Standards, Testing, & Accountability

It often seems that when wonks, researchers, and legislators get together to talk education reform, they exclude one group of stakeholders—a group for whom these reforms mean the most and upon whom their success depends: teachers. In this new book, TeachPlus founders Celine Coggins, Heather Peske, and Kate McGovern offer a corrective: a series of short essays written by their Teaching Policy Fellows cohort that illustrate the work being done on the ground to advance reform. The book is divided into seven sections, each covering a different policy issue: using data in schools, ensuring fair access to quality teachers, measuring teacher effectiveness, creating a performance-driven profession, engaging early-career teachers in union politics, building school leadership that enables great instruction, and improving the status of the profession. What is most striking about these stories is their genuine call-to-action narrative: Having been identified as highly effective teachers, these men and women know exactly how much of a difference putting the right teacher in the right classroom can make. All education stakeholders would be wise to learn from these experts.

SOURCE: Celine Coggins, Heather G. Peske, and Kate McGovern (eds.), Learning from the Experts: Teacher Leaders on Solving America’s Education Challenges (Cambridge, MA: Harvard Education Press, 2013).

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The sharp-shooters edition

Michelle and Dara discuss class sizes, the new Youth CareerConnect program, and why the DOJ is backing away from its attack on Louisana’s school-voucher program. Amber gets wonky with cross-district effects on teacher-bargaining contracts.

Amber's Research Minute

My End of the Bargain: Are There Cross-District Effects in Teacher Contract Provisions?, by Dan Goldhaber, Lesley Lavery, and Roddy Theobald, CEDR Working Paper 2012-2.2 (Seattle, WA: Center for Education Data and Research, 2012).

The following is the text of testimony on NGSS delivered by Kathleen Porter-Magee to the D.C. Board of Education on November 20, 2013.

My name is Kathleen Porter-Magee; I’m a Bernard Lee Schwartz policy fellow at the Thomas B. Fordham Institute, a right-leaning education-policy think tank here in Washington, D.C., that also leads ground-level work in the state of Ohio. We support a variety of education reforms, with a particular focus on school choice and standards- and accountability-driven reform. In addition to my own policy work, I’ve spent several years working to implement rigorous standards in urban Catholic and charter school classrooms.

I’m honored to be with you here today, and I’m grateful for the opportunity to talk to you about the District of Columbia’s science standards as you weigh the decision to stay the course or adopt the Next Generation Science Standards.

Let me preface this by saying that we at the Fordham Institute have been broadly supportive of the Common Core State Standards. We believe the Common Core standards, which outline what students should know and be able to do in English language arts and math, are clearer and more rigorous than the vast majority of ELA and math standards they’ve replaced.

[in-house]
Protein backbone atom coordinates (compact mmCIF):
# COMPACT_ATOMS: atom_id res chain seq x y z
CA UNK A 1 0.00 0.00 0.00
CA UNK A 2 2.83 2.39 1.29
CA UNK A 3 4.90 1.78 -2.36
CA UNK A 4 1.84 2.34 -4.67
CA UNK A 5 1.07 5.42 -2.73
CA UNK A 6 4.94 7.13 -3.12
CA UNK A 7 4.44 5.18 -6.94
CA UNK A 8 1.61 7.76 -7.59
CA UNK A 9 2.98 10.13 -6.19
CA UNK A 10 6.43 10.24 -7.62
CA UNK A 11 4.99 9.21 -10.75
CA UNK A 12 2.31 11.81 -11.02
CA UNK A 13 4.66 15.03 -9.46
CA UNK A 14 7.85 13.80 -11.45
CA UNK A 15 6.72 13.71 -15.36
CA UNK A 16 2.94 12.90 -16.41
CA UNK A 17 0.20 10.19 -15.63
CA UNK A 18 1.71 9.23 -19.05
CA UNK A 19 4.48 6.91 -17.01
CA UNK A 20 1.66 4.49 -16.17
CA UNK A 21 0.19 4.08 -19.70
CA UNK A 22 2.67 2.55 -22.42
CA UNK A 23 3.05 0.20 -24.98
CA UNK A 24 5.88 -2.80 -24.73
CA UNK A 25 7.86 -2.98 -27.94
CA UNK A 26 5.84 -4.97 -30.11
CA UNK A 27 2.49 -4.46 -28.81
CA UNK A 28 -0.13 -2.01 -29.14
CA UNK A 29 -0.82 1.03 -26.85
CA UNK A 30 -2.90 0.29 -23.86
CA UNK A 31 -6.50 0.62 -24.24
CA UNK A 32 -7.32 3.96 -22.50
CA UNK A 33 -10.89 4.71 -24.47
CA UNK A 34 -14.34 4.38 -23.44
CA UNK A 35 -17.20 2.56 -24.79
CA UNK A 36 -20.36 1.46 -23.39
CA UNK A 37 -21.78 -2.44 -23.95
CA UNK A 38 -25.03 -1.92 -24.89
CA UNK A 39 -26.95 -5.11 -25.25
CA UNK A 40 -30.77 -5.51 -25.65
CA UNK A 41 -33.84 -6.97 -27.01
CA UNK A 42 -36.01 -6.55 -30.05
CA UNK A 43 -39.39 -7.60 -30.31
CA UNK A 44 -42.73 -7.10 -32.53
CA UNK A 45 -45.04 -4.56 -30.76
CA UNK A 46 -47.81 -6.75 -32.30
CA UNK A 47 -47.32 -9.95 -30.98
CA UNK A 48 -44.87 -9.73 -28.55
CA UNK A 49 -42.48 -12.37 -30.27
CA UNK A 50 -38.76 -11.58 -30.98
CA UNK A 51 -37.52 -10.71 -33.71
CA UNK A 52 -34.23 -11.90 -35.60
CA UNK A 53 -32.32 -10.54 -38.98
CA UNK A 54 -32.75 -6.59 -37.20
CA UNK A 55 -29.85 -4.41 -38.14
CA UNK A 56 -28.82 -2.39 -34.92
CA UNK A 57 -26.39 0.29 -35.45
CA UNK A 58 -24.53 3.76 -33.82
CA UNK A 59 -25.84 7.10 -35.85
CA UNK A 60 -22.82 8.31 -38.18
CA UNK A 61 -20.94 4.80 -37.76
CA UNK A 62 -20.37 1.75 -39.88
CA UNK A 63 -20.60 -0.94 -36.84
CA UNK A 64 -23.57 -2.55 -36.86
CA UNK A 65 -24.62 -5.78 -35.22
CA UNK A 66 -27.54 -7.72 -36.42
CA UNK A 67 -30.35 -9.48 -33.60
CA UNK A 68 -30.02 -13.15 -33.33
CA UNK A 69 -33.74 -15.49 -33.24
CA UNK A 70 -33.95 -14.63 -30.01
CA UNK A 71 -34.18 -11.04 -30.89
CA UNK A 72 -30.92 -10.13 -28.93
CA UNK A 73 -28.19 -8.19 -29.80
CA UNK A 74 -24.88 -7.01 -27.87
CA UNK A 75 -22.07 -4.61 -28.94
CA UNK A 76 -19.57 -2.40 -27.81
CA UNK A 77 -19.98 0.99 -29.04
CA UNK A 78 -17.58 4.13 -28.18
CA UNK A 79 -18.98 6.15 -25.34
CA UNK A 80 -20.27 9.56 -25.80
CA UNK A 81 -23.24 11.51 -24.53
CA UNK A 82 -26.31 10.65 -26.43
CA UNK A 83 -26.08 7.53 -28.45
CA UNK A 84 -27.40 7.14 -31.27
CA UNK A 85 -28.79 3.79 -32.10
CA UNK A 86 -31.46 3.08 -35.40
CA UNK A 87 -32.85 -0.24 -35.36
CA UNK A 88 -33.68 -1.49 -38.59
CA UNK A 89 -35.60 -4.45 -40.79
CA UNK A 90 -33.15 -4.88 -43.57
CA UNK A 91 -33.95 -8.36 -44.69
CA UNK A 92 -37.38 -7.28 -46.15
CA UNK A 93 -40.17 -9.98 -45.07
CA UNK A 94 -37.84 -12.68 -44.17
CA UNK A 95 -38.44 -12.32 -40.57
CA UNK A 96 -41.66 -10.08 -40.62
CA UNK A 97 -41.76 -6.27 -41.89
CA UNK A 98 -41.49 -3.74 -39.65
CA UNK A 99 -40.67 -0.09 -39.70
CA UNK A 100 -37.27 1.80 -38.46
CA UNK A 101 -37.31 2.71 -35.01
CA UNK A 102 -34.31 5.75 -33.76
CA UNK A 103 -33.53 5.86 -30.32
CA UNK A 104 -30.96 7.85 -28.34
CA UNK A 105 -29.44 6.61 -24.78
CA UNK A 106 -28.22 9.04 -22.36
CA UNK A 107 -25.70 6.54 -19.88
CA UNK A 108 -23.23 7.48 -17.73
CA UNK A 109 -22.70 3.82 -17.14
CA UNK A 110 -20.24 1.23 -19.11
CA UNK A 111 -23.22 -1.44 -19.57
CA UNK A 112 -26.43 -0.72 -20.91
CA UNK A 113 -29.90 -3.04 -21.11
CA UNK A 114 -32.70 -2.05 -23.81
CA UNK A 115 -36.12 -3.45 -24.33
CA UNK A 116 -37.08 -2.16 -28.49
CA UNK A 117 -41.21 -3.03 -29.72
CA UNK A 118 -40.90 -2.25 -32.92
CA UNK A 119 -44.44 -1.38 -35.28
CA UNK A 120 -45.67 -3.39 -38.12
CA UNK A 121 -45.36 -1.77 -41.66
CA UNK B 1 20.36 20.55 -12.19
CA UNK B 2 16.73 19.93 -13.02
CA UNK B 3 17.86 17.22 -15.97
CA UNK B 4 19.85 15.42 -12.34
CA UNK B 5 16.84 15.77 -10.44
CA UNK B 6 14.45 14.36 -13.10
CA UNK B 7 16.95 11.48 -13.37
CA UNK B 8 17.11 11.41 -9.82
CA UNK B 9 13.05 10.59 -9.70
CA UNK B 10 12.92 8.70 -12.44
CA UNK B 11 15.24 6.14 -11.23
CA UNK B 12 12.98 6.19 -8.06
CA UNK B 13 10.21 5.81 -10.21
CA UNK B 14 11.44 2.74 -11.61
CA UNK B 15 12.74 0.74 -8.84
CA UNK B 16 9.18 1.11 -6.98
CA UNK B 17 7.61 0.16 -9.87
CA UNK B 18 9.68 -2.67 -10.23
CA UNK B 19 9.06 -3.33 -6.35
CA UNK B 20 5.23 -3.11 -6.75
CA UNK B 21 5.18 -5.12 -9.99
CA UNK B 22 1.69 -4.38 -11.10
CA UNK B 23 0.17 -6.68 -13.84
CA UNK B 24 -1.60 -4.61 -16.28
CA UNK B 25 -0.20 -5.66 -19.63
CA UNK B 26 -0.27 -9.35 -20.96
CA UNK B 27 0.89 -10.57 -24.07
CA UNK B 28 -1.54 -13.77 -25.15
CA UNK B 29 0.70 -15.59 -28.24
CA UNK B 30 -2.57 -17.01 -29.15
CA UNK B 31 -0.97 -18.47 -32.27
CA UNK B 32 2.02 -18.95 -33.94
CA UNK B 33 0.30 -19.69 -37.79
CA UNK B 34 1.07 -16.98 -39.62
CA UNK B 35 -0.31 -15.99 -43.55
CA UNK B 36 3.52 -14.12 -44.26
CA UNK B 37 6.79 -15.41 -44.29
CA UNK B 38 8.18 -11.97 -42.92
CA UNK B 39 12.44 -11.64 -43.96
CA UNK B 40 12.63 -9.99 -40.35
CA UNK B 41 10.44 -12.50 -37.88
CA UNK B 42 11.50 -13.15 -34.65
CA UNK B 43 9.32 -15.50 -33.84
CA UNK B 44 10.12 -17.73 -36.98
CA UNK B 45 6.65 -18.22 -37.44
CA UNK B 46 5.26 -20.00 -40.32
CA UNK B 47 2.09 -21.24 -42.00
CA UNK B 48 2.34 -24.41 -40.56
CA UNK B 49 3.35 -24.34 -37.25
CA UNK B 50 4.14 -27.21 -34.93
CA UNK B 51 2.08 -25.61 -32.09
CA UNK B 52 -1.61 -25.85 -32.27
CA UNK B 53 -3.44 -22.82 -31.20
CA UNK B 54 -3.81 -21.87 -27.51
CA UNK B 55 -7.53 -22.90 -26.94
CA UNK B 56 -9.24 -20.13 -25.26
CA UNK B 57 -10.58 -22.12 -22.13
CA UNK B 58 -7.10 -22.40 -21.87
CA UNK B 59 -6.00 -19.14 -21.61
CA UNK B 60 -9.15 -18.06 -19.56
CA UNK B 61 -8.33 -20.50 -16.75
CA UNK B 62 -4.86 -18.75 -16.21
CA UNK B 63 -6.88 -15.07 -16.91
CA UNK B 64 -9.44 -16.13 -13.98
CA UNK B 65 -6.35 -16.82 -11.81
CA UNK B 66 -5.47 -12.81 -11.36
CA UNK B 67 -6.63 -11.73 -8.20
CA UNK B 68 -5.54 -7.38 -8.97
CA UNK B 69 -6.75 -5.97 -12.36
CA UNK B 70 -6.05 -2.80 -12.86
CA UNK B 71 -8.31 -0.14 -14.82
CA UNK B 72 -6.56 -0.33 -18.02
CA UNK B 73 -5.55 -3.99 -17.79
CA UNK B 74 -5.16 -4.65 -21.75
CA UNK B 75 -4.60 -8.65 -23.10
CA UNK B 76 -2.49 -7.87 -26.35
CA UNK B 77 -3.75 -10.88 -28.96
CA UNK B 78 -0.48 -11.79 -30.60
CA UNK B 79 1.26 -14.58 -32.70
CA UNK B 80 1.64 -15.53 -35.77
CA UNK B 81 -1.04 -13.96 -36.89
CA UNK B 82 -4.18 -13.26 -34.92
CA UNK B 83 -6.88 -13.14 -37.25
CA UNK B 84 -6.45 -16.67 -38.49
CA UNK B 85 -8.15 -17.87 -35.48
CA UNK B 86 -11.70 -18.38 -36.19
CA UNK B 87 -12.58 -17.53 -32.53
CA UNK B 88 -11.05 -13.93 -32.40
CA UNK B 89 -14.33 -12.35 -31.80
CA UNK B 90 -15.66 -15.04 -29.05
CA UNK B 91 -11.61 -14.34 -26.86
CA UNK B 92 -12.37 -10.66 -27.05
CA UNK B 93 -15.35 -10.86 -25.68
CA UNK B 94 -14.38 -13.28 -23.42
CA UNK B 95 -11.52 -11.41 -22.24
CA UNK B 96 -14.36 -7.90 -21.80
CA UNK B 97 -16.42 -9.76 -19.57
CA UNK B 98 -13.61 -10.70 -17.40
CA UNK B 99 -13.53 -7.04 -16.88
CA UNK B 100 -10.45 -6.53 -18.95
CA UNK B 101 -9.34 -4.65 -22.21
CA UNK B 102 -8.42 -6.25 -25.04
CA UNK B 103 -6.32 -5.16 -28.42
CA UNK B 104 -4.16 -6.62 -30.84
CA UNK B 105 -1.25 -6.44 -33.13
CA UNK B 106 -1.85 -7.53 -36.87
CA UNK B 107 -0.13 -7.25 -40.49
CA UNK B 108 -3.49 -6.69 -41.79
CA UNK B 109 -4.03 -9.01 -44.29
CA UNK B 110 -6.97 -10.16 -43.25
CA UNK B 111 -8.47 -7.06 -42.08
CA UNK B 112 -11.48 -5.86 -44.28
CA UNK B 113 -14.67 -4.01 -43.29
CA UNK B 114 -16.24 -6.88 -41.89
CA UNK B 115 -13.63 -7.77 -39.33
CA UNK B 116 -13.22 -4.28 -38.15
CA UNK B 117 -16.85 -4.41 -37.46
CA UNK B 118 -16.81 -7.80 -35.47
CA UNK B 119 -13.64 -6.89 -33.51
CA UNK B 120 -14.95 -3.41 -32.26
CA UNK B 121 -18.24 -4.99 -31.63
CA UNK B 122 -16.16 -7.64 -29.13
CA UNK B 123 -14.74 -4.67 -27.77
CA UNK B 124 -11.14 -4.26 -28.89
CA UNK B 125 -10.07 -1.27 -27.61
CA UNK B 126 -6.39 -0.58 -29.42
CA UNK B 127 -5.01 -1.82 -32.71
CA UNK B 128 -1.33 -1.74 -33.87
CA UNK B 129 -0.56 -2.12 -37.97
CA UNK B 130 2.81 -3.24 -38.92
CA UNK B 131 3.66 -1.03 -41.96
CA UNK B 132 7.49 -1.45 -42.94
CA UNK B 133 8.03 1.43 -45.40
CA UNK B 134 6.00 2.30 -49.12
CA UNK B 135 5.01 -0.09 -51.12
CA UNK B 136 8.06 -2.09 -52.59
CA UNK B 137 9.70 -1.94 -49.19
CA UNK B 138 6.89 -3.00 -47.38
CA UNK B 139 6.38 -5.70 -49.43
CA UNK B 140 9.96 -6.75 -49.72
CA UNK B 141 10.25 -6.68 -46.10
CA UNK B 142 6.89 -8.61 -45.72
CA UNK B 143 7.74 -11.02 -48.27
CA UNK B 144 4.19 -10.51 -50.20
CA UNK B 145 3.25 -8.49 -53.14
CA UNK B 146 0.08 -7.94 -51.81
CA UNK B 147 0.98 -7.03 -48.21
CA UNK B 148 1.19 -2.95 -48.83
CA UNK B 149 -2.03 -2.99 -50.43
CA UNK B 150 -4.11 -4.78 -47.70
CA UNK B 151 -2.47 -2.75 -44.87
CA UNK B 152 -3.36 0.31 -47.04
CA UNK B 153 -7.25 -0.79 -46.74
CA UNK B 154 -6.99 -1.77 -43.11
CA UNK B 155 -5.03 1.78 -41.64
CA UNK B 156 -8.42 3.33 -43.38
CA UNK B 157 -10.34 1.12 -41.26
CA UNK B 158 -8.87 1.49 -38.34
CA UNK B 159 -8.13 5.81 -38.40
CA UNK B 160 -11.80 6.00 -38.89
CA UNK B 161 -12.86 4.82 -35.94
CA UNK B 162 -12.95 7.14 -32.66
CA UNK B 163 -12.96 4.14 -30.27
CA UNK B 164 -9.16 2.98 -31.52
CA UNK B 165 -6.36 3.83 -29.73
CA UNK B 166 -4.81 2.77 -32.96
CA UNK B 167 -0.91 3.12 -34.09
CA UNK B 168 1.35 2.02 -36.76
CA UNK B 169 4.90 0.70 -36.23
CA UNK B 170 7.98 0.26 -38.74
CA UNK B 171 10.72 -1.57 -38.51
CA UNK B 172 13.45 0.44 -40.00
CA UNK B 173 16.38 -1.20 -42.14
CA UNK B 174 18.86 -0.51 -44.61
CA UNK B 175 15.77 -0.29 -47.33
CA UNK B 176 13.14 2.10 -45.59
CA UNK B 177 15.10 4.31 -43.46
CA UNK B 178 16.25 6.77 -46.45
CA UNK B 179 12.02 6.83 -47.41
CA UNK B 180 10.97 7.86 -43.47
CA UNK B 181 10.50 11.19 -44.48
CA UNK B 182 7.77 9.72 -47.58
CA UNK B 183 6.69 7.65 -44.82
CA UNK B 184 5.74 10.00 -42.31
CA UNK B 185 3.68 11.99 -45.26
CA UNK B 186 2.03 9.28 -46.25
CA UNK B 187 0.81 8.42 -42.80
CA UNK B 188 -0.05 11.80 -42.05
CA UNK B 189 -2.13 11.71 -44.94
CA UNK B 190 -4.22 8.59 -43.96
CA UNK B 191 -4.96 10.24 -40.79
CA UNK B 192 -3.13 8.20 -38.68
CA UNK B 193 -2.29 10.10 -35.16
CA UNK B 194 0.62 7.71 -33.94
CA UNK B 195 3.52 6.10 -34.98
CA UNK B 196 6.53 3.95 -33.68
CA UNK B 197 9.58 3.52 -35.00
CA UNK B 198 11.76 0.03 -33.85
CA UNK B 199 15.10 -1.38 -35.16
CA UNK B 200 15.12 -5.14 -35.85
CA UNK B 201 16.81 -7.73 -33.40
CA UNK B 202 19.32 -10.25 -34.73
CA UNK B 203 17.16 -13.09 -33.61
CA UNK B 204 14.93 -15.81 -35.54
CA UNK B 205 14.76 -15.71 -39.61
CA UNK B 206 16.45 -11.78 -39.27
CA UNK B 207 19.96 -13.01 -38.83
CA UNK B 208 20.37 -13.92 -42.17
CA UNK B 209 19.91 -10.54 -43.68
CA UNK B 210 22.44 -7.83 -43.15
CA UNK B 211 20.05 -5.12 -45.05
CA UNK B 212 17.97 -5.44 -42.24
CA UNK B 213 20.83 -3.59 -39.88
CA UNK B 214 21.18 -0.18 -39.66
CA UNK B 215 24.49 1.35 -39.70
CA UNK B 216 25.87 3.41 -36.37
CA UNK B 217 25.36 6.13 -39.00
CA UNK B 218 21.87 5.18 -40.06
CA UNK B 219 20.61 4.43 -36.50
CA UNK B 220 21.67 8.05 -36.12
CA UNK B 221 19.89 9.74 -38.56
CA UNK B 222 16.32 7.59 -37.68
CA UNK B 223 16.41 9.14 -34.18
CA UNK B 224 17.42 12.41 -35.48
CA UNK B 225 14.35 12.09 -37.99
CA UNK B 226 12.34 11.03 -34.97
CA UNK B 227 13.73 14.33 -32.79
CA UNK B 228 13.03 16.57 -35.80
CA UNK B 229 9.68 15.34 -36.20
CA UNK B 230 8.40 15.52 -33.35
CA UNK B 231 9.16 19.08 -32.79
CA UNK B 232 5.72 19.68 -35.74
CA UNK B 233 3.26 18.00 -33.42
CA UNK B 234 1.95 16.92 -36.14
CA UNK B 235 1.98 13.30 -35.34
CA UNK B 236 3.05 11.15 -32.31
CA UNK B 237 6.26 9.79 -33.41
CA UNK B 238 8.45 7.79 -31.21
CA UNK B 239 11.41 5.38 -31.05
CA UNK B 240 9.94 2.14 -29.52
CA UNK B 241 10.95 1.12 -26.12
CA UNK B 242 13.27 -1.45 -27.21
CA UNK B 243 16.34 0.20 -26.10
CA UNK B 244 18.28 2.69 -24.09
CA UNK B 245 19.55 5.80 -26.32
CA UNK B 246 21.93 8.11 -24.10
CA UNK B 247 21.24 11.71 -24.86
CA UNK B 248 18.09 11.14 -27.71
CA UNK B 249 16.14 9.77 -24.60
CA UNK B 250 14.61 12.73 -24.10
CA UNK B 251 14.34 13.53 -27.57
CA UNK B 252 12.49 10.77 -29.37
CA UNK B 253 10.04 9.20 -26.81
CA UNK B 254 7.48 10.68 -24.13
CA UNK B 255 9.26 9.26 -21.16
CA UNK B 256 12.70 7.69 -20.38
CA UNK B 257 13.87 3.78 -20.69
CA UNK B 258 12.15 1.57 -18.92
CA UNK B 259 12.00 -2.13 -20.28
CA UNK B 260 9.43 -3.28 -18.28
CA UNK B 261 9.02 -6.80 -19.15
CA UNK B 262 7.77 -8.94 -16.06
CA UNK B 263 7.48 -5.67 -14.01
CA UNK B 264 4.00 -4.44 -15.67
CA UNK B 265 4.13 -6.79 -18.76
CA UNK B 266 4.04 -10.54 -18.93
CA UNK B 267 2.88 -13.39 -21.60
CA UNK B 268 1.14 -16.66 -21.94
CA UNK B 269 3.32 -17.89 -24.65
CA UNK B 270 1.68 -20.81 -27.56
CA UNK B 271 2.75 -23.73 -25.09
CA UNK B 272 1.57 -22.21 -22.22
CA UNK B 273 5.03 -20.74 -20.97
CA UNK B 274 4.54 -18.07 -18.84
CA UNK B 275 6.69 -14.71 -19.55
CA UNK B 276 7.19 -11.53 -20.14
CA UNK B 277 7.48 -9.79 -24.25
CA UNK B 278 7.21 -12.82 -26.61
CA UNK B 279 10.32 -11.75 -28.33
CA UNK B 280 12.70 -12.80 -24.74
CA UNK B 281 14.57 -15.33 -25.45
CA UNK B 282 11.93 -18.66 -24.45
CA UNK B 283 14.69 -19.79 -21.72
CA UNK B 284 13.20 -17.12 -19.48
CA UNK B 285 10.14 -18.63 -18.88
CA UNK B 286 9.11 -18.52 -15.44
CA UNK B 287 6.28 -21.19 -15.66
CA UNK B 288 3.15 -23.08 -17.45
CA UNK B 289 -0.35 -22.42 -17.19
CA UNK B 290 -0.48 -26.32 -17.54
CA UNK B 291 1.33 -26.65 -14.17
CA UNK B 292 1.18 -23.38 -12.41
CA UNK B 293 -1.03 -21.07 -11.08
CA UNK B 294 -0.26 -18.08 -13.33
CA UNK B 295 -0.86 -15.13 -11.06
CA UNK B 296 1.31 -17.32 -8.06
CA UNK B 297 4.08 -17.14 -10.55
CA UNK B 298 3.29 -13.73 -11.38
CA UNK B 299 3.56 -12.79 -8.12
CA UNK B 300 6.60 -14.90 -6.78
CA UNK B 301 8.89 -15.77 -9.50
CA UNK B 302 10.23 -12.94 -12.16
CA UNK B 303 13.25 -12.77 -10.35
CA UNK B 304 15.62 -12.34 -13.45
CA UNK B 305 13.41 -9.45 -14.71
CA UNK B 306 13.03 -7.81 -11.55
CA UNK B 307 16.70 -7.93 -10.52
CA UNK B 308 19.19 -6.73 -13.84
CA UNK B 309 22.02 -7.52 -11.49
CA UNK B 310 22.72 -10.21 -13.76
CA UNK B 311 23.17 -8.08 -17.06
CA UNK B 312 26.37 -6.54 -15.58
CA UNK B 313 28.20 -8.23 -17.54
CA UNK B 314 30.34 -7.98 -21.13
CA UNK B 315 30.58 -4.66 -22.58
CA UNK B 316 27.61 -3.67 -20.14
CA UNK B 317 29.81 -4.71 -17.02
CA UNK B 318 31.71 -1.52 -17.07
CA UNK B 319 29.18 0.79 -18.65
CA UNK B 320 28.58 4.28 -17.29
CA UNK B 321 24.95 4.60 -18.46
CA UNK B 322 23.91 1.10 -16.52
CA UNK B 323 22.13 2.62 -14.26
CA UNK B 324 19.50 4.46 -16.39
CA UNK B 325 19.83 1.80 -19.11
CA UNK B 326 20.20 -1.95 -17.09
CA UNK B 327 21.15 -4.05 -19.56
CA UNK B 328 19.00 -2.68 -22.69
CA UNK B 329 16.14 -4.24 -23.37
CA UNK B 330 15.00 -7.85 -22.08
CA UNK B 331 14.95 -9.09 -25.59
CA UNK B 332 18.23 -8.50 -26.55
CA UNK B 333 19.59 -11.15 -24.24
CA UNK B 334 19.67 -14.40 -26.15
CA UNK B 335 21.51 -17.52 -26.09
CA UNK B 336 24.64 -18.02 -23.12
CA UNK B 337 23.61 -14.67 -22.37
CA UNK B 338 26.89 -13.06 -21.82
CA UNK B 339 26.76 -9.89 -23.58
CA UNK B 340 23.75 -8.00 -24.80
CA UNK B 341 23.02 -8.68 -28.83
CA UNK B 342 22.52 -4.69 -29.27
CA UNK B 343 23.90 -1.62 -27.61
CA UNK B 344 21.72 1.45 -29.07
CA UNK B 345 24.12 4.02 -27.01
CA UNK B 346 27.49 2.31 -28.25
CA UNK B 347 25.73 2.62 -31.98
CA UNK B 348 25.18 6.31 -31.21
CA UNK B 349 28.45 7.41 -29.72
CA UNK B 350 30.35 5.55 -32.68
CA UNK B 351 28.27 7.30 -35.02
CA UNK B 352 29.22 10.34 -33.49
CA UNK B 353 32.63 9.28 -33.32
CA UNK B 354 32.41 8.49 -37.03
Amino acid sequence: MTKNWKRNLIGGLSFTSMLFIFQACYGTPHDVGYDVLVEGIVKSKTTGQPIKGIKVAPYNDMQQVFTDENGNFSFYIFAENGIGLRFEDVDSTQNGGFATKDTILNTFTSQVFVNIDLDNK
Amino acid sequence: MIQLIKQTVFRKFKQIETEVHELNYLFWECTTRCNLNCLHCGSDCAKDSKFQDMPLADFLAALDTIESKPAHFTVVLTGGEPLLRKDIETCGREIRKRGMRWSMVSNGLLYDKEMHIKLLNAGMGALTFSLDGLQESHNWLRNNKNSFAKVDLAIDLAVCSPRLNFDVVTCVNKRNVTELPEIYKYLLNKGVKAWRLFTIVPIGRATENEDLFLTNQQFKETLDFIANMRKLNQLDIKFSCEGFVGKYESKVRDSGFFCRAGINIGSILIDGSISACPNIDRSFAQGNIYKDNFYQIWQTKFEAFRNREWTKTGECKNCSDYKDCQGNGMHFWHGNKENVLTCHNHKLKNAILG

But let me also say that our support for the Common Core stems first and foremost from their quality. Of course, there are benefits to adopting a set of common standards. In ELA and math, for instance, teachers in states that have adopted similar...

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Recently, 2013 NAEP results were made public, and, as is typical for such bi-annual releases, there was lots of excitement, somberness, and everything in between. Enter the always smart, always temperamentally sound Tom Loveless, who sought to simmer down the hyping of some states’ scores. Talk of statistical significance and p-values is Greek to some, but Loveless’ accessible explanation and color-coded charts will have you saying both, “A-ha!” and “Well, that’s not what I’d been told.” Here’s the upshot: Yes, some states did quite well, but both the number of such states and the extent of their gains have been oversold. (And, no, Tom, we don’t think you’re a skunk at a picnic.)

Emily Richmond from The Educated Reporter writes up an excellent summary of TBFI’s new report on teacher effective vs. class size. In short, getting kids in front of more effective teachers is valuable even if it means making those classrooms more crowded. Sad finding: Schools are not currently putting more kids in the best teachers’ classrooms; instead, they just evenly distribute the number of students among teachers. This report is classic Fordham: Ask an interesting question, the answer to which could quickly influence policy, get sharp people to study it, then package the findings in an accessible report.

It’s a day of the week, so Rick Hess has a new book out! This time, it’s with my boy Mike McShane, and it’s about Common Core...

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Stefanie Sanford